From public bus systems to major highway construction, transportation defines a community. Is it pedestrian-friendly? Can newcomers and visitors find their way around? Are weather conditions managed? Are roads and highways maintained and easily navigated? Transportation goes hand-in-hand with future expansion and development plans.
B.C. Road Builders & Heavy Construction Association communicates strong, clear industry positions and expectations to the public and government at all levels.
BC Transit plans, acquires, constructs or causes to be constructed public passenger transportation systems and rail systems that support regional growth strategies, official community plans and the economic development of transit service areas.
Council of Ministers Responsible for Transportation and Highway Safety is responsible for transportation and highway safety.
The Victoria Transport Policy Institute is an independent research organization dedicated to developing innovative and practical solutions to transportation problems.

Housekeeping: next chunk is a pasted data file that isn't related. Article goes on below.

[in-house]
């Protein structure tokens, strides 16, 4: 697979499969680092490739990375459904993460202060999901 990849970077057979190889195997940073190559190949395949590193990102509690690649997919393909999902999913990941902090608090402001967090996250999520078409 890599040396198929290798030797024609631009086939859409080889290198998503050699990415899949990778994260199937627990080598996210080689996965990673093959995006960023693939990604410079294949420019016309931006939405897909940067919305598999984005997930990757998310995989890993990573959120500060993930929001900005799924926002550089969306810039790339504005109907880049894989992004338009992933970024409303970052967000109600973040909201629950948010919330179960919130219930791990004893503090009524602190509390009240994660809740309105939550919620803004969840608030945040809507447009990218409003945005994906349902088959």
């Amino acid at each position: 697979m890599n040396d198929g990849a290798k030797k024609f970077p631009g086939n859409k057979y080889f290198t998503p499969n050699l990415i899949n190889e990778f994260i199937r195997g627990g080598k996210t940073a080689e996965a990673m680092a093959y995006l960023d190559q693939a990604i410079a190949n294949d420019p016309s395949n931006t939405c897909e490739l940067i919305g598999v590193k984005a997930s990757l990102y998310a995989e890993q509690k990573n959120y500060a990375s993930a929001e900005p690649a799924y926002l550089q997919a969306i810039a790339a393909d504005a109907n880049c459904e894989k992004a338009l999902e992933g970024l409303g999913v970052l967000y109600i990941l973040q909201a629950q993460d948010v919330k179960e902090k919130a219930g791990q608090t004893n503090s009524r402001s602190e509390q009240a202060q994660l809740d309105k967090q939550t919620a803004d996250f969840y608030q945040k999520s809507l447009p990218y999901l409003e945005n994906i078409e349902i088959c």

Roads and Highways
Highway Travellers is a very comprehensive resource when you're on the road in B.C. It has traffic updates, distance calculators, route planners and much more.
British Columbia Travel News is a fantastic resource, providing up-to-date information about highway conditions and closures, weather reports and border-crossing traffic. There are even webcams. Click here for information about highway projects.
The Insurance Corporation of British Columbia offers road safety tips, plus links to advice on buying or selling a car, paying traffic fines and more.
Drive BC is your one-stop resource for regional road and highway conditions.
BC Ferries is one of the largest, most sophisticated ferry transportation systems in the world.
Inland Ferries operate under private contract to the B.C. government, and are free for passengers.
There are almost 40 certified airports in B.C.
The Economic Development Division is working with several airports throughout British Columbia to expand their infrastructure, making rural British Columbia more accessible to the rest of the world. The Prince George airport, for example, has expanded to accept international flights. More cargo jets flying between Asia and the United States can be accommodated, meaning an additional 1,500 flights per year over the next 10 years.